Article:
With the Houthis making gains in their offensive on Marib, and anti-Houthi alliance fragmenting, the United States is out of options on Yemen.
The Islamic Republic will reactivate the controversial Fordow underground uranium enrichment center Iranian President Hassan Rouhani announced in a televised speech November 5. What is Tehran’s motive behind this move? Is it likely to persuade President Donald J. Trump to ease the United States’ “maximum pressure” campaign against Iran? How are the Gulf Arab states reacting to the row between the United States and Iran?
Inaugurating the Azadi Innovation Factory, Rouhani was expected to address concerns of Iranian startups and problems of the country’s knowledge-based enterprises. Instead, Rouhani used the occasion to deliver a policy speech announcing Iran’s latest measures to reduce its commitments under the Joint Comprehensive Plan of Action, the nuclear deal negotiated with world powers. “We declared the JCPOA is based on multilateral commitments, which must be honored by all,” Rouhani said. He continued, “We waited a year and gave a deadline. Next, we took steps to reduce the level of our commitments under the JCPOA.”
Summarizing Iran’s countermeasures after the U.S. withdrawal from the JCPOA in May 2018, Rouhani said Iran has breached the 300 kilograms of low-enriched uranium allowed under the JCPOA, no longer feels obliged to abide by limitations on enrichment levels, and will not abide by restrictions to its research and development. Announcing the latest step, Rouhani said that beginning November 6 “gas will be injected into centrifuges at Fordow.”
This underground uranium enrichment facility, located near Qom, only became publicly known when Western intelligence services reported it to the International Atomic Energy Agency on September 21, 2009. Aware of the sensitivity of foreign powers to the facility and its reactivation, Rouhani further explained, “As we do so, they may make mayhem. We are well aware of their sensitivity to Fordow.” He suggested, though, that if the other parties to the JCPOA hold up to their commitments, Iran’s step would be reversible.
Rouhani also spelled out his government’s demands along with a timeline: Within the next two months, Rouhani demanded removal of sanctions-related barriers to Iran’s oil and metals industry exports, along with free access to the international banking network to receive revenue from foreign trade partners. He further demanded removal of restrictions placed on insurance coverage, which currently puts Iranian vessels at risk of having insufficient liability coverage in the event of a casualty. In the question and answer session, Rouhani emphasized, “Dialogue and negotiations must take place at any level and with everyone. Now, we are in circumstances where the world believes us and the path for negotiation is open.”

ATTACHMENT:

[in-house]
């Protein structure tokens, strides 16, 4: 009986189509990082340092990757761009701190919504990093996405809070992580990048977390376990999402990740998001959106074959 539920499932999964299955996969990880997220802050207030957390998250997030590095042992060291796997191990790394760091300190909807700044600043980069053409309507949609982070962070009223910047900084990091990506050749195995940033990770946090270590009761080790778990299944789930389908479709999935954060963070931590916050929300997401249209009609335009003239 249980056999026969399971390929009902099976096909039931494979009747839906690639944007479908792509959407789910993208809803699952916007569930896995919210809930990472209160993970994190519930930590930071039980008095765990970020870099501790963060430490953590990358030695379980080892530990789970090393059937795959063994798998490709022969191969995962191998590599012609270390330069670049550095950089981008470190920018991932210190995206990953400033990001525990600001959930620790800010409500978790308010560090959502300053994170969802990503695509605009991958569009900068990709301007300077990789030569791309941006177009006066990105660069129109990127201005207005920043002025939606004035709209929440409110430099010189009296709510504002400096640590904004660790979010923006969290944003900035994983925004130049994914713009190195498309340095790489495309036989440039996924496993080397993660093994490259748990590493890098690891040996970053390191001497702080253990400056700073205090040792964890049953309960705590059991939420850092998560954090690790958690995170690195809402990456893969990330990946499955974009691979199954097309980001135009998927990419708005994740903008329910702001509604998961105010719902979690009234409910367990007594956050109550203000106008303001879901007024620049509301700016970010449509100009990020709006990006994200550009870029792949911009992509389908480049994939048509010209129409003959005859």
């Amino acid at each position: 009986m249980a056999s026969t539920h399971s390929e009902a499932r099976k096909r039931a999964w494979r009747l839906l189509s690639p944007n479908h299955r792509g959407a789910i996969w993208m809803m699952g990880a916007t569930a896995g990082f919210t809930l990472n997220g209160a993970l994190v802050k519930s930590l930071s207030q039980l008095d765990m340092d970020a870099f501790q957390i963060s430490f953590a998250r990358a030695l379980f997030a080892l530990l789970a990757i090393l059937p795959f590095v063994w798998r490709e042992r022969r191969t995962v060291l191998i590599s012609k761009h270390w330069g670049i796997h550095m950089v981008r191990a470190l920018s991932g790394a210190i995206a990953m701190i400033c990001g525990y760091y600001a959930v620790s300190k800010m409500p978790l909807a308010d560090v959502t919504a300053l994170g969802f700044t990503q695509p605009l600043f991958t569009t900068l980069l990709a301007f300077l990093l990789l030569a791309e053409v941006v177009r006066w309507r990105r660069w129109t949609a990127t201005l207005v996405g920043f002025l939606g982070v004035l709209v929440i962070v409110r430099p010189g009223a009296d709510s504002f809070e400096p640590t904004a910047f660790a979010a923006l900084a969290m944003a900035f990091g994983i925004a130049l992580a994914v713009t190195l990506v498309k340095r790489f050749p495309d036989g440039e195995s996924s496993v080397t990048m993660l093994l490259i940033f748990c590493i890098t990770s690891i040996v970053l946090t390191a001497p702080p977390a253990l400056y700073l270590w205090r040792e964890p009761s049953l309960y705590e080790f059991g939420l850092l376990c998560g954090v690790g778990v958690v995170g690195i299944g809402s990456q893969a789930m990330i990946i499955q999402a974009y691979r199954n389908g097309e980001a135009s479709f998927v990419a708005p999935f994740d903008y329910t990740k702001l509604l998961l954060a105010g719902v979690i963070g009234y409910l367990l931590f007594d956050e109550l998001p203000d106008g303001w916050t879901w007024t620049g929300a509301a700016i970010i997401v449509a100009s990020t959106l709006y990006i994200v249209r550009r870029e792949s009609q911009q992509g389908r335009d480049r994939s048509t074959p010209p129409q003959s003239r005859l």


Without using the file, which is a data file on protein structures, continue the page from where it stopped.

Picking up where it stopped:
Iran’s reactivation of the Fordow uranium enrichment center follows a pattern predicted in July 2018 by Abd al-Rasool Divsalar, an advisor to the Supreme National Security Council, the highest body for strategic decision making in the Islamic Republic. Divsalar argued that, under Trump, the United States is pursuing a regime change policy in Iran. It hopes to bring this about through economic warfare rather than the use of military force and war, which is anathema to the U.S. president.
Explaining the Islamic Republic’s countermeasures, he presented three possible future scenarios:
- “Iran, through active diplomatic effort, reaches an agreement with the EU, Russia, and China and remains in the JCPOA … Europe provides acceptable assurances to Iran, meaning it guarantees [Iran’s] oil sales …”
- “Iran opts for a soft exit from the JCPOA and begins [uranium] enrichment at higher levels, …”
- In a “hard exit from the JCPOA, … Iran, apart from enriching uranium at higher levels, also enhances its missile program and engages in stronger punitive measures in the Strait of Hormuz, Syria, and other countries in order to impose a higher cost on U.S. policy.”
The Iranian analyst admitted the third scenario is particularly risky but argued, “Once threats reach the point of conflict, conflict management structures at [the] international level, including Europe and even the Arab states, will take more serious steps to control the crisis.”
Fifteen months later, these scenarios look like a fairly accurate description of the sequential unfolding of events, which may indicate Divsalar was not so much predicting Iran’s future behavior as sharing his knowledge of the strategy adopted by the Supreme National Security Council only a few weeks after the U.S. withdrawal from the JCPOA.
Following a phase of strategic patience and failed diplomatic attempts by Iran to turn sympathy of remaining partners in the JCPOA into effective measures to protect Iran’s oil exports, on May 8 Rouhani started the Islamic Republic’s “maximum resistance” campaign by sending a letter to the governments of France, Britain, China, Germany, and Russia expressing his government’s decision to “reduce some of its obligations under the nuclear deal.”
A number of escalating incidents followed. On May 12, four ships were targeted near the strategic United Arab Emirates port of Fujairah. Two oil tankers were attacked near the Strait of Hormuz June 13. A week later, the Islamic Revolutionary Guard Corps shot down a U.S. surveillance drone and seized a British-flagged tanker. Further escalating the crisis, state-owned Saudi Aramco oil processing facilities at Abqaiq and Khurais were attacked September 14. With the exception of the seizure of the British-flagged vessel, the Islamic Republic did not accept any responsibility for the attacks.